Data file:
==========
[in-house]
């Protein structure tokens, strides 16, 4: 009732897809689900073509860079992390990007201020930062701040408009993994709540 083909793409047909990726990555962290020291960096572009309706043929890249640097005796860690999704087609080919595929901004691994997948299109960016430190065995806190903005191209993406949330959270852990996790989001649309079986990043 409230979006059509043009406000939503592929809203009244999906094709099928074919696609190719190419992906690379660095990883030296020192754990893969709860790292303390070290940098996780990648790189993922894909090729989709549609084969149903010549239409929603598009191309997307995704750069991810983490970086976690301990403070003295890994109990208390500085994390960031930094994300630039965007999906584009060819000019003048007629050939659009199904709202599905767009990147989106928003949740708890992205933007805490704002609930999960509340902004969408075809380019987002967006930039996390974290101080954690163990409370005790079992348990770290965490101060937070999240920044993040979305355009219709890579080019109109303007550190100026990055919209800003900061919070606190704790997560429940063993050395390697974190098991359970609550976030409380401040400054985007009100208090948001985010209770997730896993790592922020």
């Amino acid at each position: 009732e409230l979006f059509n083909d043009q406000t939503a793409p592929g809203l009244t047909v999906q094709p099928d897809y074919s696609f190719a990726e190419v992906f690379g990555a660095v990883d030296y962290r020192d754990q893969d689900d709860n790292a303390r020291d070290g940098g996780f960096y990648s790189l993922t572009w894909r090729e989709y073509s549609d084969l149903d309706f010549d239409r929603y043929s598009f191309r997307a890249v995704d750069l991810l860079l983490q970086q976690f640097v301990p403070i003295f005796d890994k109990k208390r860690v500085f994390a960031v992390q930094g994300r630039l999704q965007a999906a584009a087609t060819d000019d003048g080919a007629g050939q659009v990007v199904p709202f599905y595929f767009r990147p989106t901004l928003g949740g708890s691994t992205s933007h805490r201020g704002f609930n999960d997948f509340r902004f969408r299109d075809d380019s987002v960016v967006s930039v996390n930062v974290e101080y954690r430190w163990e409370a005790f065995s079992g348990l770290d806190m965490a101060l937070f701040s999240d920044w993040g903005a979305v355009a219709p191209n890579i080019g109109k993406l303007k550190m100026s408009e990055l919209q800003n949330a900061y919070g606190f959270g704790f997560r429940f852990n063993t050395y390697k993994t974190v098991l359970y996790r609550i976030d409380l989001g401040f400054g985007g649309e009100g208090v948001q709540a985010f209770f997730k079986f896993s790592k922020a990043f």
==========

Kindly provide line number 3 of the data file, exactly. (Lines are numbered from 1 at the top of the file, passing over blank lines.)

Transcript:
């Amino acid at each position: 009732e409230l979006f059509n083909d043009q406000t939503a793409p592929g809203l009244t047909v999906q094709p099928d897809y074919s696609f190719a990726e190419v992906f690379g990555a660095v990883d030296y962290r020192d754990q893969d689900d709860n790292a303390r020291d070290g940098g996780f960096y990648s790189l993922t572009w894909r090729e989709y073509s549609d084969l149903d309706f010549d239409r929603y043929s598009f191309r997307a890249v995704d750069l991810l860079l983490q970086q976690f640097v301990p403070i003295f005796d890994k109990k208390r860690v500085f994390a960031v992390q930094g994300r630039l999704q965007a999906a584009a087609t060819d000019d003048g080919a007629g050939q659009v990007v199904p709202f599905y595929f767009r990147p989106t901004l928003g949740g708890s691994t992205s933007h805490r201020g704002f609930n999960d997948f509340r902004f969408r299109d075809d380019s987002v960016v967006s930039v996390n930062v974290e101080y954690r430190w163990e409370a005790f065995s079992g348990l770290d806190m965490a101060l937070f701040s999240d920044w993040g903005a979305v355009a219709p191209n890579i080019g109109k993406l303007k550190m100026s408009e990055l919209q800003n949330a900061y919070g606190f959270g704790f997560r429940f852990n063993t050395y390697k993994t974190v098991l359970y996790r609550i976030d409380l989001g401040f400054g985007g649309e009100g208090v948001q709540a985010f209770f997730k079986f896993s790592k922020a990043f």